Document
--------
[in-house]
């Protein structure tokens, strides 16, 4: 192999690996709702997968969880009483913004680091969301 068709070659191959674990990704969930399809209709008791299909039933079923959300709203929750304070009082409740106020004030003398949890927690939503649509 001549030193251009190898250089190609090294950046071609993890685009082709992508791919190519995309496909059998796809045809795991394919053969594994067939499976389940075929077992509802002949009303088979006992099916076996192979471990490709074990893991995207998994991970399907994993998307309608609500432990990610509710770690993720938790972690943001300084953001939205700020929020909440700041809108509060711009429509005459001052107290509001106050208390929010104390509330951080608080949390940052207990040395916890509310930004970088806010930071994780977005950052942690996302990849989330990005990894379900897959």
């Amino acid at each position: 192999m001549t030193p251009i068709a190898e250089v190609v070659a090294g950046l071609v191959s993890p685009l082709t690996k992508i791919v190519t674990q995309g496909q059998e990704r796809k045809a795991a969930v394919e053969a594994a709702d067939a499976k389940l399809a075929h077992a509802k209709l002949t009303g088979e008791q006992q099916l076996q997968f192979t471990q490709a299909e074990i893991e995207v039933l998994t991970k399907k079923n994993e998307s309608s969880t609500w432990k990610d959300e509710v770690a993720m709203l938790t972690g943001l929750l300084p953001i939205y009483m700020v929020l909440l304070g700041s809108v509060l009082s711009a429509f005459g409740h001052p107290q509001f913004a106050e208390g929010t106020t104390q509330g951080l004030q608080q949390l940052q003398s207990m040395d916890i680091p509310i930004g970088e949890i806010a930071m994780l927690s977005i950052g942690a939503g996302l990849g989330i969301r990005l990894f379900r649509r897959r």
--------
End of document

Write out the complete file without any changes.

[in-house]
């Protein structure tokens, strides 16, 4: 192999690996709702997968969880009483913004680091969301 068709070659191959674990990704969930399809209709008791299909039933079923959300709203929750304070009082409740106020004030003398949890927690939503649509 001549030193251009190898250089190609090294950046071609993890685009082709992508791919190519995309496909059998796809045809795991394919053969594994067939499976389940075929077992509802002949009303088979006992099916076996192979471990490709074990893991995207998994991970399907994993998307309608609500432990990610509710770690993720938790972690943001300084953001939205700020929020909440700041809108509060711009429509005459001052107290509001106050208390929010104390509330951080608080949390940052207990040395916890509310930004970088806010930071994780977005950052942690996302990849989330990005990894379900897959």
């Amino acid at each position: 192999m001549t030193p251009i068709a190898e250089v190609v070659a090294g950046l071609v191959s993890p685009l082709t690996k992508i791919v190519t674990q995309g496909q059998e990704r796809k045809a795991a969930v394919e053969a594994a709702d067939a499976k389940l399809a075929h077992a509802k209709l002949t009303g088979e008791q006992q099916l076996q997968f192979t471990q490709a299909e074990i893991e995207v039933l998994t991970k399907k079923n994993e998307s309608s969880t609500w432990k990610d959300e509710v770690a993720m709203l938790t972690g943001l929750l300084p953001i939205y009483m700020v929020l909440l304070g700041s809108v509060l009082s711009a429509f005459g409740h001052p107290q509001f913004a106050e208390g929010t106020t104390q509330g951080l004030q608080q949390l940052q003398s207990m040395d916890i680091p509310i930004g970088e949890i806010a930071m994780l927690s977005i950052g942690a939503g996302l990849g989330i969301r990005l990894f379900r649509r897959r």